curl https://sh.rustup.rs -sSf | sh
or, alternatively, get the file, have a look and then run it manually. Follow the instructions to get rustup and cargo, the rust build tool, into your path.
You can update your Rust installation later by simply running
To get started you need Cargo's bin directory ($HOME/.cargo/bin) in your PATH environment variable. To configure your current shell, run
The easiest way to get Routinator is to leave it to cargo by saying
cargo install routinator
If you want to try the master branch from the repository instead of a release version, you can run
cargo install --git https://github.com/NLnetLabs/routinator.git
If you want to update an installed version, you run the same command but
-f flag (aka force) to approve overwriting the installed
The command will build Routinator and install it in the same directory
that cargo itself lives in (likely
Which means Routinator will be in your path, too.
All functions of Routinator are accessible on the command line via sub-commands.
The first thing you need to do before running Routinator is prepare its working environment via the
command. This will prepare
both the directory for the local RPKI cache as well as the TAL directory.
By default both directories will be located under
you can change their locations via command line options.
TALs provide hints for the trust anchor certificates to be used both to
discover and validate all RPKI content. The five TALs that are necessary
for RPKI are bundled with Routinator and installed by the
routinator init command.
However, the one from the North American RIR ARIN requires you to agree to
their Relying Party Agreement before you can use it. Running the
command will provide you with instructions where to find the agreement and
how to express your acceptance of its terms.
Once you have successfully prepared the working environment, your can run Routinator in one of two possible modes: printing the list of valid route origins, also known as Validated ROA Payload or VRP, or providing the service for routers and other clients to access this list via HTTP or a dedicated protocol known as RPKI-to-Router protocol or RTR.
To have Routinator print the list, you say
When you first run this command, Routinator will rsync the entire RPKI repository to your machine which will take a while. Later, rsync only needs to check for changes so subsequent runs will be quicker. Once it has gathered all data, it will validate it and produce a long list of AS numbers and prefixes.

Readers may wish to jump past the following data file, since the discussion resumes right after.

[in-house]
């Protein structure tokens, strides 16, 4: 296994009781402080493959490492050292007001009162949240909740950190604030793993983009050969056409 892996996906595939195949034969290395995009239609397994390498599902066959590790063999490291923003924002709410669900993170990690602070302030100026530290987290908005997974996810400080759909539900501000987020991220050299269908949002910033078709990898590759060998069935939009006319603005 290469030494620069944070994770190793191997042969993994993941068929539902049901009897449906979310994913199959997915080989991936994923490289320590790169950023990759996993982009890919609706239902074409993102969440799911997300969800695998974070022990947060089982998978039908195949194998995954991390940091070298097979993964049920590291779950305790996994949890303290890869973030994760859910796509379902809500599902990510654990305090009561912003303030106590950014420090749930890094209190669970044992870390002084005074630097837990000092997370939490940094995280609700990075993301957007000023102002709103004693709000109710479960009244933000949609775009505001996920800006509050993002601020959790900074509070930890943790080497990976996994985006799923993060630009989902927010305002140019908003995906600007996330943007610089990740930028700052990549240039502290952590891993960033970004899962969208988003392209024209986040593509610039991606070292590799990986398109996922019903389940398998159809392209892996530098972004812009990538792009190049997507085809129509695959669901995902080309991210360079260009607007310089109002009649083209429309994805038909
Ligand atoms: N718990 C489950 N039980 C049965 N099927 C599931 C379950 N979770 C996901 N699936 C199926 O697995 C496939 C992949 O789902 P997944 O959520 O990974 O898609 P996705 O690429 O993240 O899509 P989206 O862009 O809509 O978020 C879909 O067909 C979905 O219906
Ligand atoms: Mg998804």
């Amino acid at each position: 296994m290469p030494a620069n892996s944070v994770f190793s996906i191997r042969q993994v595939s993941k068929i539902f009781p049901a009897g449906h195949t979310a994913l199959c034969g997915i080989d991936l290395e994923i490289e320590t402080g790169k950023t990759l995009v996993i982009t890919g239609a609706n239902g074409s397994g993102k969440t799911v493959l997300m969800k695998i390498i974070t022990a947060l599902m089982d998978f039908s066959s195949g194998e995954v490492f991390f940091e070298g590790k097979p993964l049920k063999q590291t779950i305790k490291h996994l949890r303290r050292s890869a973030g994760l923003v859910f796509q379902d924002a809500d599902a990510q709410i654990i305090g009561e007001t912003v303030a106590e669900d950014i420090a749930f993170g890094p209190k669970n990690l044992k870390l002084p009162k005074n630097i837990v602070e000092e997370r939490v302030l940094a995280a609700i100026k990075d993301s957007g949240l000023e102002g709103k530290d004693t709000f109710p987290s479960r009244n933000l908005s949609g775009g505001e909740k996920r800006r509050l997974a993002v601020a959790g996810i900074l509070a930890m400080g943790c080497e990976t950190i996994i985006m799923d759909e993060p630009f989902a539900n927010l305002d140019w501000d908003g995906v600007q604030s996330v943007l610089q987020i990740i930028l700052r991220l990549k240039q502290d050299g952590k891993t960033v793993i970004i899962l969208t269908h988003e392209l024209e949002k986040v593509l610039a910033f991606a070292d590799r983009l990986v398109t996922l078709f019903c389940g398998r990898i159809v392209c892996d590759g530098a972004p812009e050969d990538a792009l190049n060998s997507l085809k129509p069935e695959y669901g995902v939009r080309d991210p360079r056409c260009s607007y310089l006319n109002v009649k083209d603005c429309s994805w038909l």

Information about additional command line arguments is available via the
-h option or you can look at the more detailed man page via the
It is also available online on the NLnetLabs documentation site.
Routinator supports RPKI-RTR as specified in RFC 8210 as well as the older
version from RFC 6810. It will act as an RTR server if you start it with
routinator server command.
You can specify the address(es) to listen on via the
option. If you don’t, it will still start but not listen on anything. This
may seem a bit odd, but this way, you can keep your local repository copy
up-to-date for faster use of the
routinator vrps command.
So, in order to run Routinator as an RTR server listening on port 3323 on both 192.0.2.13 and 2001:0DB8::13, run
routinator server --rtr 192.0.2.13:3323 --rtr [2001:0DB8::13]:3323
By default, the repository will be updated and re-validated every hour as
per the recommendation in the RFC. You can change this via the
--refresh option and specify the interval between re-validations in
seconds. That is, if you rather have Routinator validate every fifteen
minutes, the above command becomes
routinator server --rtr 192.0.2.13:3323 --rtr [2001:0DB8::13]:3323 --refresh=900
RFC6810 defines a number of secure transports for RPKI-RTR that can be used for communication between a router and a RPKI relying party.
Documentation on configuring secure transports with Routinator can be found here.
Routinator can take its configuration from a file, too. You can specify
such a configuration file via the
-c option. If you don’t, Routinator
will check if there is a file
$HOME/.routinator.conf and if it exists,
use it. If it doesn’t exist and there is no
-c option, default values
The configuration file is a TOML file. Its entries are named similarly to the command line options. Details about the available entries and there meaning can be found in the manual page. In addition, a complete sample configuration file showing all the default values can be found in the repository at etc/routinator.conf.
If you would like to add exceptions to the validated RPKI data in the
form of local filters and additions, you can specify this in a file
using JSON notation according to the SLURM standard. You can find
two example files in the repository at
/test/slurm. Use the
to refer to your file with local exceptions.
Routinator will re-read that file on every validation run, so you can simply update the file whenever your exceptions change.
Monitoring a Routinator instance is possible by enabling the integrated
Prometheus exporter using the
configuration option or command line parameter.
Port 9556 is allocated for this use. A Routinator instance with monitoring on this port can be launched so:
routinator server --rtr 192.0.2.13:3323 --rtr [2001:0DB8::13]:3323 --http 192.0.2.13:9556